Parashat Ki Tisa (Exodus 30:11-34:35)
By Cantor Ken Richmond
Purim, the annual topsy-turvy holiday that we celebrated this week, provides an opportunity for thinking about God’s presence and absence, God’s quality of seeming alternately hidden or revealed, as we listen to the only Biblical book without God’s name and wonder whether the plot twists are ruled by God’s will or by lottery, and whether the vicissitudes of the world are meaningful or capricious. This tension seemed even stronger this year, the Divine presence more hidden than usual, as people of all religious and political persuasions united against a common enemy—the coronavirus. The holiday of joy took on elements of fear; some celebrations were canceled and others took place with trepidation (and attempts at improved hygiene), as a holiday of coming together as a community occurred with many of us in isolation.
Our Torah portion, Ki Tisa, also juxtaposes God’s presence and absence, sometimes in jarring ways. The parsha begins with instructions for the building of the mishkan, the ultimate community-building experience, constructed through everyone’s generosity and efforts, with the goal of encouraging God’s presence to dwell in their midst. Suddenly we read that while Moses is communing with God on Mount Sinai, the people despair in his absence, and in what they experience as a corresponding lack of Divine presence or Divine attention, attempt to fill the void by building a Golden Calf. While one could read the Divine anger that results as a perverted version of God’s presence, I prefer to see it as an acute absence in which the Levites slay 3000 of their fellow Israelites, with many more dying in a plague, parallel to the death toll at the hands of the Jews of Persia at the end of Megillat Esther.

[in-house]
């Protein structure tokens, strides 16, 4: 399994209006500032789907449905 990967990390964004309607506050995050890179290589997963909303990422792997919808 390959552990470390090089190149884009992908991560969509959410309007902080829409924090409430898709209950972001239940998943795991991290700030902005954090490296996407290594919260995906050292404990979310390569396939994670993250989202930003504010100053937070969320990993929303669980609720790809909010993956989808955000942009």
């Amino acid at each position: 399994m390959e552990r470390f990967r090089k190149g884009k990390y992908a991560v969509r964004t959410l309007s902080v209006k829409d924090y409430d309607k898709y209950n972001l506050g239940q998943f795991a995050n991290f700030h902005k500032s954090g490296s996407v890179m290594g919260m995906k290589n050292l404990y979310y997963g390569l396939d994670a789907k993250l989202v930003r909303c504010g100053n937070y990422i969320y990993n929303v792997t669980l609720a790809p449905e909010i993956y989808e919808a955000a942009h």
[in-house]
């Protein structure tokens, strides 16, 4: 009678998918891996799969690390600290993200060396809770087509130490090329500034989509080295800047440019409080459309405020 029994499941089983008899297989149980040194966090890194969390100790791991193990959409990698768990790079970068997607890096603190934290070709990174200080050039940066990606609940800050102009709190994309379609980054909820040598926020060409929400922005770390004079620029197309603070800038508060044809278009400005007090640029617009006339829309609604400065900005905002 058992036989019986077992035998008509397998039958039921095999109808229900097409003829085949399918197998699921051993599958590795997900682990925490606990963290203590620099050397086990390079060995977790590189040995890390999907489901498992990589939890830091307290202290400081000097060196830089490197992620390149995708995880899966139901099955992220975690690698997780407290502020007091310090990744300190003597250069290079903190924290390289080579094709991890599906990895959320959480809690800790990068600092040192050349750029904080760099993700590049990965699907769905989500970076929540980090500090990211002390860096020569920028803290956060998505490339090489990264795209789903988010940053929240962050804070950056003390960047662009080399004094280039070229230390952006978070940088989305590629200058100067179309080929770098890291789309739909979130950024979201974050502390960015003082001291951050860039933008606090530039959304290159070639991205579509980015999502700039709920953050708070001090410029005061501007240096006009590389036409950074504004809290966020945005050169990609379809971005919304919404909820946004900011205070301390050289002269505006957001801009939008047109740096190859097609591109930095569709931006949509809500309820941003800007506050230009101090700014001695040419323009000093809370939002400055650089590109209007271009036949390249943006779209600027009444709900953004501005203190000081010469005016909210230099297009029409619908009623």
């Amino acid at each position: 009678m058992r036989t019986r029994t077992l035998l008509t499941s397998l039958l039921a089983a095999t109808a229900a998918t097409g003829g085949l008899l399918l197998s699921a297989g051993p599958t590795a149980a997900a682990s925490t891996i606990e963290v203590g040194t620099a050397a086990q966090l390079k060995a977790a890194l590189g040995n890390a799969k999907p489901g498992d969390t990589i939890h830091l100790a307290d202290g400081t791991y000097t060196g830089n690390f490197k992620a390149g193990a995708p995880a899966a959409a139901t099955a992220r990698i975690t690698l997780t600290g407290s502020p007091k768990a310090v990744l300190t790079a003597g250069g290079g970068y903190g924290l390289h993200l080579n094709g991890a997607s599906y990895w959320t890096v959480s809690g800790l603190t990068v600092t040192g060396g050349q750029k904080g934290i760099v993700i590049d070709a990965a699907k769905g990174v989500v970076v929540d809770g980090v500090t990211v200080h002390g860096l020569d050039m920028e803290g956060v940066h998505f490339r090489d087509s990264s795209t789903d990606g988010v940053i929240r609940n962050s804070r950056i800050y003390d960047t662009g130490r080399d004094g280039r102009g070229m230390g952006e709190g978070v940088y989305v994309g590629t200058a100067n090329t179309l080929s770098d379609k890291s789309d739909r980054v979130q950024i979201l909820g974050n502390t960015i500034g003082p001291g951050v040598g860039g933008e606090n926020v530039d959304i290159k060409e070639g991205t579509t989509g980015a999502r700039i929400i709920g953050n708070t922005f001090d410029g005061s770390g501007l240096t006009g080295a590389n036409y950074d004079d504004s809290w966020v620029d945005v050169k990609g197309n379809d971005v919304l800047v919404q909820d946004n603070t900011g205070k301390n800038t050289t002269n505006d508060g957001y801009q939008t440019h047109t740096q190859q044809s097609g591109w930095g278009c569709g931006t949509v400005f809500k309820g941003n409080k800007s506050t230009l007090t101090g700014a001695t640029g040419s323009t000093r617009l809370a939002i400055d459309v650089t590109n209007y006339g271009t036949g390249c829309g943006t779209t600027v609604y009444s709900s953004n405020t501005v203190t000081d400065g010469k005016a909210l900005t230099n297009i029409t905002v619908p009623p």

Perhaps feeling that if he had been just a little more in harmony with God, the incident might have been avoided1, Moses then asks that God’s presence return to the people, and that God allow him to understand God’s ways. He goes on to say (33:18) “Har’eini na et Kevodecha,” “please show me your Presence.” God responds (33:19-23):
“I will make all My goodness pass before you, and I will proclaim before you the name Adonai, and I will grant grace to the one to whom I grant grace, and have compassion for whoever I have compassion for. But you cannot see My face, for a person may not see Me and live.” God said [further]: “Here is a place with Me. Station yourself on the rock and, as My Presence passes by, I will put you in a cleft of the rock and shield you with My hand until I have passed by. Then I will take My hand away and you will see My back; but My face will not be seen.”